I love the look of Gotham City in this movie.  I love the casting of Christian Bale, Michael Caine, Morgan Freeman, the under-appreciated Rutger Hauer, and Gary Oldman (so much that I’ll overlook Katie Holmes and that annoying Joffrey from Game of Thrones too).  I love that Batman uses detective skills as well as darkness, gadgets, and fighting ninja-like abilities to battle the forces of evil.

Batman Begins is the second best Batman movie ever produced.  If you haven’t seen it recently, go check it out…it holds up spectacularly.


A Word War II superhero movie that has to bridge the path between blockbuster movies Iron-Man and the upcoming team-up The Avengers.  Captain America had every reason to fail and yet, it’s a grand slam!  Marvel Studios were spot-on in their choice of director Joe Johnston (or Rocketeer fame) to recreate the origins of the “first” Avenger and then manage to weave a tale that helps delivers him from the 1940’s to present day.

Next to Spider-Man, Captain America may be my favorite superhero.  What’s not to love?  He’s patriotic, a natural leader, a fighter, a strategist, and he throws a shield!  AWESOME!  As a child in the 70's I remember watching two horrendous made-for-TV Captain America movies - seriously am I the only one who remembers CAPTAIN AMERICA: DEATH TOO SOON...?  A disastorous movie where Cap (played by Reb Brown - whose acting chops were so bad he might as well have been performing Othello at a senior citizens home) had a motorcycle that he burst out of his "rockin'" 70's van (YES a VAN) to battle Christopher Lee and generic thug villains who looked like they stumbled right out of a Six Million Dollar Man episode.  Captain America's plastic shield was so poor and wobbly it looked like a strong breeze would veer it off course.  I watched these movies...over and over and smiled thinking, "Captain America is so cool!"  That's how cool his superhero factor is!  Captain America can strive beyond Reb Brown's "acting".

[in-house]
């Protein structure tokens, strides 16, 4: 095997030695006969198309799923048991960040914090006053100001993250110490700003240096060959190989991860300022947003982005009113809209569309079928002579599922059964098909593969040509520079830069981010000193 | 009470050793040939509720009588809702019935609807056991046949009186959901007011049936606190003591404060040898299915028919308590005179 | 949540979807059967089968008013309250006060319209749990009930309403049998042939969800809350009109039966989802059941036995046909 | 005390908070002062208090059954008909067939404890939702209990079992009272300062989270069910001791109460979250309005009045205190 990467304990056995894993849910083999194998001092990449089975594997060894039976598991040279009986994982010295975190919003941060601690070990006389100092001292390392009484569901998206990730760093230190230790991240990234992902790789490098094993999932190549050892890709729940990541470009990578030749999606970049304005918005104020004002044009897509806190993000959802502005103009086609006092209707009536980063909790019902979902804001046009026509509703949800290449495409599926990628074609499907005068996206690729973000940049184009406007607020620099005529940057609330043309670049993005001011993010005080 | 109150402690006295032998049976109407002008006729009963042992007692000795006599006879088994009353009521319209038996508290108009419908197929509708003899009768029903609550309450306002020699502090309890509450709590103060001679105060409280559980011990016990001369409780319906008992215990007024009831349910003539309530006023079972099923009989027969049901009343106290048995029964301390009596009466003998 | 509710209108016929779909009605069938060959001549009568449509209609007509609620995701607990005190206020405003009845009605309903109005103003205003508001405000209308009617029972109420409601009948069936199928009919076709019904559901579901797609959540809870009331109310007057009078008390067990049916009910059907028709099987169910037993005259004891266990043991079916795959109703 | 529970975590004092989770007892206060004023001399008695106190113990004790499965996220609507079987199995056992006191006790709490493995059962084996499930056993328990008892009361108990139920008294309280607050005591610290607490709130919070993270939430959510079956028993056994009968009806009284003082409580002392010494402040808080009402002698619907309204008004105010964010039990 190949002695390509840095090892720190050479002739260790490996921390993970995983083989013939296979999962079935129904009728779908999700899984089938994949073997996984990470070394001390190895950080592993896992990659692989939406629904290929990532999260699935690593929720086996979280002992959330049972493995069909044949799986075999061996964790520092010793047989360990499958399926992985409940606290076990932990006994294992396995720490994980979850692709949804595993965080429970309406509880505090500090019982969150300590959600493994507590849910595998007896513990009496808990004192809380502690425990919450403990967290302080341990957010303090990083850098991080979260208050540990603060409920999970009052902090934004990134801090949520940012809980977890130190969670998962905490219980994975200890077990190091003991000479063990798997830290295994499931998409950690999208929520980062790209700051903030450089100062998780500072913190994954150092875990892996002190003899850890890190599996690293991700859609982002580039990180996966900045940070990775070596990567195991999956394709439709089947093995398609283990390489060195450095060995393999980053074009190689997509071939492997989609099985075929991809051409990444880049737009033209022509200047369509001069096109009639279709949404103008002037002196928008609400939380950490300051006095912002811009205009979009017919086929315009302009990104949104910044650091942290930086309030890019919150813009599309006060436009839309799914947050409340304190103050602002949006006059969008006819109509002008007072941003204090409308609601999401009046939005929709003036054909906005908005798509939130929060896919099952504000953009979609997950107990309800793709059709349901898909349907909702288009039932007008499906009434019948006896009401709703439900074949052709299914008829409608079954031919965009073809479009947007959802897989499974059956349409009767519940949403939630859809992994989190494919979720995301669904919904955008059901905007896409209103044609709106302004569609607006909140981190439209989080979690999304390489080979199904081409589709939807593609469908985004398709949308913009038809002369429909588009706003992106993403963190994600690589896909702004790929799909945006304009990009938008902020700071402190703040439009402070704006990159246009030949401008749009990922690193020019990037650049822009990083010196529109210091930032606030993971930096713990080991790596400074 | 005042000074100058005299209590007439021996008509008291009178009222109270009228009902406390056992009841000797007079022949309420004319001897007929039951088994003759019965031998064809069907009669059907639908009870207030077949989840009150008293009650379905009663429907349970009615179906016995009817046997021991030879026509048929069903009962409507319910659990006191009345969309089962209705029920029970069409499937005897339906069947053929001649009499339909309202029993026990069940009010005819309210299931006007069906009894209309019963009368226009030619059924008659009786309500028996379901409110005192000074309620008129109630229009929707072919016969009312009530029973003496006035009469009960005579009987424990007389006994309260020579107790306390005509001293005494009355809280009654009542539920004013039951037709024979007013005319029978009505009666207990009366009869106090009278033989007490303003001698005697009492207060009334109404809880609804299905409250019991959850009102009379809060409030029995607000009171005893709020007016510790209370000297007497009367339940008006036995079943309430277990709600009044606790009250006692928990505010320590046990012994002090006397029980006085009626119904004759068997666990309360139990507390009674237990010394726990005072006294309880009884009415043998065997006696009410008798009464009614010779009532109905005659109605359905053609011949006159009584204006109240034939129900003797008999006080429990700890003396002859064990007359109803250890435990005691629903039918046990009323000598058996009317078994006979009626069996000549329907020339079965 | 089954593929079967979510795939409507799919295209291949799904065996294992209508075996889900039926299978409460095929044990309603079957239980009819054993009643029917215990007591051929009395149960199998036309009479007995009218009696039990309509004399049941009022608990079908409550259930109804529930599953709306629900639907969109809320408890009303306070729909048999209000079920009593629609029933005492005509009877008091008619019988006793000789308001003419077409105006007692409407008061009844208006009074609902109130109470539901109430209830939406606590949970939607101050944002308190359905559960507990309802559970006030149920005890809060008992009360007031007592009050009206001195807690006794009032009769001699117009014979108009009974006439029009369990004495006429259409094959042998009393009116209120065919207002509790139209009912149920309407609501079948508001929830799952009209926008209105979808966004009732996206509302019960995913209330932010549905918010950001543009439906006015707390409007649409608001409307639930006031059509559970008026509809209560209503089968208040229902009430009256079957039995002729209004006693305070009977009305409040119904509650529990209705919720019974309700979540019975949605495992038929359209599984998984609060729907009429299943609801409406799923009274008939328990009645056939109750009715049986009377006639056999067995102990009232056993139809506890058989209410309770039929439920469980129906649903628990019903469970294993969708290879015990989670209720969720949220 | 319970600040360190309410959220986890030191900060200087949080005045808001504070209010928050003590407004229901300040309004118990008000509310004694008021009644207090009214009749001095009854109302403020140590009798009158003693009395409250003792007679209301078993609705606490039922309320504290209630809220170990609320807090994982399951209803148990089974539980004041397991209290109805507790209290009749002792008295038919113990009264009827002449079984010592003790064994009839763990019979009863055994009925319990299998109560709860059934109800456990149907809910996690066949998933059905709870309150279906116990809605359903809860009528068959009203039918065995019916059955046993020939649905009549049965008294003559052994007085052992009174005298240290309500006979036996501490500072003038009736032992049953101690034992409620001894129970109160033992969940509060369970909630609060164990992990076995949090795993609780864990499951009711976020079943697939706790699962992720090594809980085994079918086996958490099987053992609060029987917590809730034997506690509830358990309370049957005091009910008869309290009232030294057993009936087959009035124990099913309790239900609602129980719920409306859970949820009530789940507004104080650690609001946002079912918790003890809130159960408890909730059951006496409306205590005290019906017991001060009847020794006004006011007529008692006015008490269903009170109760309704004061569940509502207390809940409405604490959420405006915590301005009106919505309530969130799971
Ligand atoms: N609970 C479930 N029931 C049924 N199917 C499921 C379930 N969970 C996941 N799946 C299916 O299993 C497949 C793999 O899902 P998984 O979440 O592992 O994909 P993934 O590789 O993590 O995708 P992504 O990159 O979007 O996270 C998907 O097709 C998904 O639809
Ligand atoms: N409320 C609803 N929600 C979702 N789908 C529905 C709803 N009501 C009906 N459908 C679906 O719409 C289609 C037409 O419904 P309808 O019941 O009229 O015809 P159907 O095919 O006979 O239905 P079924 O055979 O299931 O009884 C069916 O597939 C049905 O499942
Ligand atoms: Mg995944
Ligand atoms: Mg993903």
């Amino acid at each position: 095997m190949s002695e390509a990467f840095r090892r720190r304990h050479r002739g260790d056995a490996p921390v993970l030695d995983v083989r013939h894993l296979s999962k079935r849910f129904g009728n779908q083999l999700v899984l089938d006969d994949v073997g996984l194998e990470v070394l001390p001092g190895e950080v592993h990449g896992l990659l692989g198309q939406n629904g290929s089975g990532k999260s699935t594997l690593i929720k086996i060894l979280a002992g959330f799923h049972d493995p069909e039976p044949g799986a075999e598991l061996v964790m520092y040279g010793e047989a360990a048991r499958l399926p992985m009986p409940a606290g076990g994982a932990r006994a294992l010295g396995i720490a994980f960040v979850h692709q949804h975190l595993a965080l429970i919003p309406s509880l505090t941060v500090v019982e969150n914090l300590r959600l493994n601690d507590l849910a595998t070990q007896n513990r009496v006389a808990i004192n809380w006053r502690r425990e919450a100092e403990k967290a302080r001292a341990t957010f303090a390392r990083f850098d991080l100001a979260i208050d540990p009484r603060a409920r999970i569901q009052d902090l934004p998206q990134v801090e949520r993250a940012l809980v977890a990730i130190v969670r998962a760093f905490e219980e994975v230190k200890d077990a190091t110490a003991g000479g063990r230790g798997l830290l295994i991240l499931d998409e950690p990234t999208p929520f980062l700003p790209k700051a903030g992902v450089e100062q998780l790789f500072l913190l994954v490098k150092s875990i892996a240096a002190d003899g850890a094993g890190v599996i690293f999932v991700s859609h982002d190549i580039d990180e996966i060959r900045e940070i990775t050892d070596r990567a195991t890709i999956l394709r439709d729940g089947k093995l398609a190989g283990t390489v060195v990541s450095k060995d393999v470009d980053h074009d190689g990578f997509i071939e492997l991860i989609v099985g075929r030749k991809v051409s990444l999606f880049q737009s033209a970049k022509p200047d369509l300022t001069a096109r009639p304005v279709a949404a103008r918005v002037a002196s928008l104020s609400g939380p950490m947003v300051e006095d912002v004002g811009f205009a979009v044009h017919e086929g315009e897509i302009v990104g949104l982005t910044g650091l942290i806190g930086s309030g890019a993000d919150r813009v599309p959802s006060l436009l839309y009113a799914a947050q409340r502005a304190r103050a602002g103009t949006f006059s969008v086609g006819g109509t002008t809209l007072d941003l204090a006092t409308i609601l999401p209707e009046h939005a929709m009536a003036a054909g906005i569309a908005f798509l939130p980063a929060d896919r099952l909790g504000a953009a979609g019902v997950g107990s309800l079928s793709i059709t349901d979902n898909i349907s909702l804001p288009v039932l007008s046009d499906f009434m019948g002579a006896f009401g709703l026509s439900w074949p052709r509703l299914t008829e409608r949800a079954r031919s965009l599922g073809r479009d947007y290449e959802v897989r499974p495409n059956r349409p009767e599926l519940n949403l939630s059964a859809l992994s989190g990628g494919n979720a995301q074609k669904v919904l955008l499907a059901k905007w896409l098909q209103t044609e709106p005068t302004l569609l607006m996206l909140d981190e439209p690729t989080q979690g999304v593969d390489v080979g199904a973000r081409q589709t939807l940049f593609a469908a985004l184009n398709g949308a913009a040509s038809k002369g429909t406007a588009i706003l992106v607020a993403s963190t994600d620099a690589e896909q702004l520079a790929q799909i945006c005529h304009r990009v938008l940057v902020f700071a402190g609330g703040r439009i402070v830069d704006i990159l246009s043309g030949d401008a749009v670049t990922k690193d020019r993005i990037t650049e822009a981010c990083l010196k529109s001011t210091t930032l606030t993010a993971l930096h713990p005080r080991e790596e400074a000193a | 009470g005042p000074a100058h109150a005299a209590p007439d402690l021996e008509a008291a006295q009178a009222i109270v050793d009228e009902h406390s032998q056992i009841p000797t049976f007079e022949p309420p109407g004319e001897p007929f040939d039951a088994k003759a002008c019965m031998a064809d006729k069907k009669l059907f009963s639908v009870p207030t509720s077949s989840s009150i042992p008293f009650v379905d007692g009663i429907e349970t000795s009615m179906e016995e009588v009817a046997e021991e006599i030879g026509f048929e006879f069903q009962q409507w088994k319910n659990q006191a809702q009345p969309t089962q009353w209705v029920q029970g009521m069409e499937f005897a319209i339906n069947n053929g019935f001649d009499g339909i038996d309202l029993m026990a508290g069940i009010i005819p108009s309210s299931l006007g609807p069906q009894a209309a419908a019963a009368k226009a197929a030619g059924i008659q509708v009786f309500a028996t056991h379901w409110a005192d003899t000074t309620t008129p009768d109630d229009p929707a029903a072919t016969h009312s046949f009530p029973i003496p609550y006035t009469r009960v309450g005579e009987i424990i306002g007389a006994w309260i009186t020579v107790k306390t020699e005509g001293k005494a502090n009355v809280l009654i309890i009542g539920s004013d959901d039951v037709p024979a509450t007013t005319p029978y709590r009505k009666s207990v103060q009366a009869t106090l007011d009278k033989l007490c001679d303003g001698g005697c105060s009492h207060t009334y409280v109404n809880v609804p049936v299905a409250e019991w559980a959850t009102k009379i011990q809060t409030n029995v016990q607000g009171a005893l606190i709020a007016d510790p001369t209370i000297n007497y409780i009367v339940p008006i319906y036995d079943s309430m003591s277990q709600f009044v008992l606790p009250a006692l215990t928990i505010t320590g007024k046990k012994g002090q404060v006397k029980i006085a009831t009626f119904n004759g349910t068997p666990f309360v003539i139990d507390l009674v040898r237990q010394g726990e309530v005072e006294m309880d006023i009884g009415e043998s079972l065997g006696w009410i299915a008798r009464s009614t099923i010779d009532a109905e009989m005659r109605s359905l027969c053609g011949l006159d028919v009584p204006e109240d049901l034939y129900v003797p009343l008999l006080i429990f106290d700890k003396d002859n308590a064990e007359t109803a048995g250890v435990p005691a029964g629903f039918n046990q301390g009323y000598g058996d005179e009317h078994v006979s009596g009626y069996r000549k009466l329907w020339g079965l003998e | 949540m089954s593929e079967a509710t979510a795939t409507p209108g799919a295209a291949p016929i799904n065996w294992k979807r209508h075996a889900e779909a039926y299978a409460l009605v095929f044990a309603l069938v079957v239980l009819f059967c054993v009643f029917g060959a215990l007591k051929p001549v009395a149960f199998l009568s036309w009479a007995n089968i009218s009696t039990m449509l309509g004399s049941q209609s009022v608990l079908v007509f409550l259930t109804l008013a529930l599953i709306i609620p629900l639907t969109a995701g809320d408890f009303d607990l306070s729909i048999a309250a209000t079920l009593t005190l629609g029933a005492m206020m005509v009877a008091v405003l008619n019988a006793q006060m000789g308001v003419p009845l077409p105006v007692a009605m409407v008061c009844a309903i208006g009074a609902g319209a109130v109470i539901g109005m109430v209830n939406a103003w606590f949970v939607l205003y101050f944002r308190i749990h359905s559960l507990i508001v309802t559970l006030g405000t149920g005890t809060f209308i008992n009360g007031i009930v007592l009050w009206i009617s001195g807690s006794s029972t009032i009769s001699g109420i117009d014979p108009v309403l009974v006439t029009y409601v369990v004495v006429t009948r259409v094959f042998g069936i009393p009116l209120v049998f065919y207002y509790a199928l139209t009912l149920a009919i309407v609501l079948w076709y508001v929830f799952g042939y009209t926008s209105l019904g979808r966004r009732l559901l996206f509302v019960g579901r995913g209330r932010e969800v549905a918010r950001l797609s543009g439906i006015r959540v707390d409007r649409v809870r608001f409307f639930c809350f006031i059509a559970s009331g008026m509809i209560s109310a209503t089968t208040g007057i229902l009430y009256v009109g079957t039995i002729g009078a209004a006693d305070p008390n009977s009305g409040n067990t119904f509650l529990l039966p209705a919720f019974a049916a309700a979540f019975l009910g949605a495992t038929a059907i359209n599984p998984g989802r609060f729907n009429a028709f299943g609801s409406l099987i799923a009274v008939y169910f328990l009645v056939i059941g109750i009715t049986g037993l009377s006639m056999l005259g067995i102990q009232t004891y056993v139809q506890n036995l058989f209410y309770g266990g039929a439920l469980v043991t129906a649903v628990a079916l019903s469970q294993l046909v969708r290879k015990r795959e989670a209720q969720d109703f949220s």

If you’ve ever read any of Captain America’s comic books (especially the early WWII stories) then what you see on the screen are those very same stories.  I loved the look of the shield(s), the Nazi-esque HYDRA agents, and the villainous Red Skull.  The montages tell enough of the story while cleverly leaving gaps for future sequels to plug in additional back storylines.  Bonus points for the use of Bucky and his “disappearance” to set up 2014’s Winter Soldier.

For a movie that came out in 2011, Captain America feels like a solid 70’s era-blockbuster.  It had me smiling the entire time I saw it.  The use of CGI to make Steve Rogers a weak human with a heart of gold is exactly how special effects should always be add to a movie, not to serve solely as the movie.  The best scene in the movie is when Dr. Erskin sits with skinny little Steve and he tells him what is important on the inside...and how it will never change no matter what happens to the outside.  This is a great parallel when viewed with the film's villain the Red Skull.  Cap’s finale battle aboard (and in the sky around) the Red Skull’s plane had me on the edge of my seat.  His ditching of the plane into the frozen waters…and subsequent “death” almost had me in tears.  This is a strong movie, and if you watch it back-to-back with The Avengers (which is really a Captain America movie) then you can see a solid story arc of a truly great American superhero.

Movies #5 and #4…sooner than you’d expect…